767.68119 P 43/24: Telegram

The Secretary of State to the Ambassador in Italy ( Child )


175. Your telegram of November 13, 4 p.m. Your suggestion concerning the status of our observers at Lausanne has received my careful consideration. I appreciate their force, but the situation at the Genoa Conference was different. At Lausanne American interests will be directly involved and sooner or later we will have to negotiate a treaty of amity and commerce with Turkey in order to protect them. On the other hand we have never been a party to territorial settlements in the Near East nor to any treaties terminating wars with Turkey. Should this Government take part in the peace negotiations looking to the ending of war and the making of territorial settlements in the Near East, it would be appropriate that it should become a party to the resulting treaty. The American Government has no intention of doing this and in not doing so it does not evade any proper responsibility. Along with those matters, however, there will be considered the other questions mentioned in our aide-mémoire of October 30,16 and these are so very important [Page 899] that the American Government must not neglect any opportunity to obtain full information, to clearly state its position and to give support where it has interests in common with others and to oppose measures threatening such interests.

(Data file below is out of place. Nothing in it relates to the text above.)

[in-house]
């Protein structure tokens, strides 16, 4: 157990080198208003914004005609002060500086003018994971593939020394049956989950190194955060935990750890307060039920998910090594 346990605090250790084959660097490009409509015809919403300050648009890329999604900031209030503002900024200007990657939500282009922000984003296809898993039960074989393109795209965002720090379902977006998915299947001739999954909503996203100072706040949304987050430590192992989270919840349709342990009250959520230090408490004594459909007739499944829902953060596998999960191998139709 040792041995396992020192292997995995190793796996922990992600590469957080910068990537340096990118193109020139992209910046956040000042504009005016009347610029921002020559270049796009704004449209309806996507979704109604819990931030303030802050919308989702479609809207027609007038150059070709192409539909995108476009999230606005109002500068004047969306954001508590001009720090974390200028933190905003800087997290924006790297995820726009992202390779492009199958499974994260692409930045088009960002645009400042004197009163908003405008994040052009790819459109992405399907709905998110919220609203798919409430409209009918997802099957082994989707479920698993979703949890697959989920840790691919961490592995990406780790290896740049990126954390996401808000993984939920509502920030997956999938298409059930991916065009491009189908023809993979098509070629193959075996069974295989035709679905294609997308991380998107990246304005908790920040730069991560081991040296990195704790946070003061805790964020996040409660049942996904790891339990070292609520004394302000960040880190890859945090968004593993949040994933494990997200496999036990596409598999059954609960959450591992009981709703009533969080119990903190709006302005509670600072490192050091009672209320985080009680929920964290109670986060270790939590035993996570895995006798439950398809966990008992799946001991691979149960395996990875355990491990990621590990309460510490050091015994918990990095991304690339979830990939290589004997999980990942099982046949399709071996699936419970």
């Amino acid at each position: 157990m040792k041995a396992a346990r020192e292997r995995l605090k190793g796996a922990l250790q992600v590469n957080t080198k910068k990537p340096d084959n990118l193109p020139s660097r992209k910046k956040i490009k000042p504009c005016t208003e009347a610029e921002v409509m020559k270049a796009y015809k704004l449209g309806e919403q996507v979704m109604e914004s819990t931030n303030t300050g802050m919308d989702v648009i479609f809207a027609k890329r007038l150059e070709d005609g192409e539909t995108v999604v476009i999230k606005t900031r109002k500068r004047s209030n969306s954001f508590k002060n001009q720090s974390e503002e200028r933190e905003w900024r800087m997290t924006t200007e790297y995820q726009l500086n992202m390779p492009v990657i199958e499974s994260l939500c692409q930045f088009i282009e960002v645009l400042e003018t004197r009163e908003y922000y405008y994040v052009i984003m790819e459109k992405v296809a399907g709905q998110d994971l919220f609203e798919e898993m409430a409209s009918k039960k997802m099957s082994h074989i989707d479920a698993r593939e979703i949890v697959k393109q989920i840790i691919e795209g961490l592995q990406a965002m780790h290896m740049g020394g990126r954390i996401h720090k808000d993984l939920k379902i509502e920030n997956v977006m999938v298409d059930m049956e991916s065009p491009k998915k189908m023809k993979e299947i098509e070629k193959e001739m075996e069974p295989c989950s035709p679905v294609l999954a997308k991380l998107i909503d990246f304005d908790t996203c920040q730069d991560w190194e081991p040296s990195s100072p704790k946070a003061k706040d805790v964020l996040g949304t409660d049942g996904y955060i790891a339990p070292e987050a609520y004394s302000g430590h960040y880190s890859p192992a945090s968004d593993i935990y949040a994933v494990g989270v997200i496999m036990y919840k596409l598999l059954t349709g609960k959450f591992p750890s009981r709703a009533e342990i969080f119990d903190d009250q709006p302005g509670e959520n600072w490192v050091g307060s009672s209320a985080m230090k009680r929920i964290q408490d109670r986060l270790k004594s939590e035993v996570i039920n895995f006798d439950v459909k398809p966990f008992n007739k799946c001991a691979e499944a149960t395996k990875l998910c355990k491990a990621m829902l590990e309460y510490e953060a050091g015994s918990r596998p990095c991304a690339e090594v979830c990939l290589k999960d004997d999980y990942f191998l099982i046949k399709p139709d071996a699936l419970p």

The function of the observers was stated as exactly as possible in the aide-mémoire of October 30. The Department considers it important that you should be given an appropriate place in the conference and attend the sessions. You should state the American position if at any time it seems necessary. In view of our direct interests it would expose us to serious criticism were we to keep aloof from the sessions and very likely would put in jeopardy opportunity for complete observation and the use of appropriate influence. The understanding that you are to observe and report, and not to commit yourself without instructions, will fully safeguard your position. You are of course free to affirm the position of the American Government as set forth in its aide-mémoire.

  1. See telegram no. 344, Oct. 27, to the Ambassador in France, p. 884.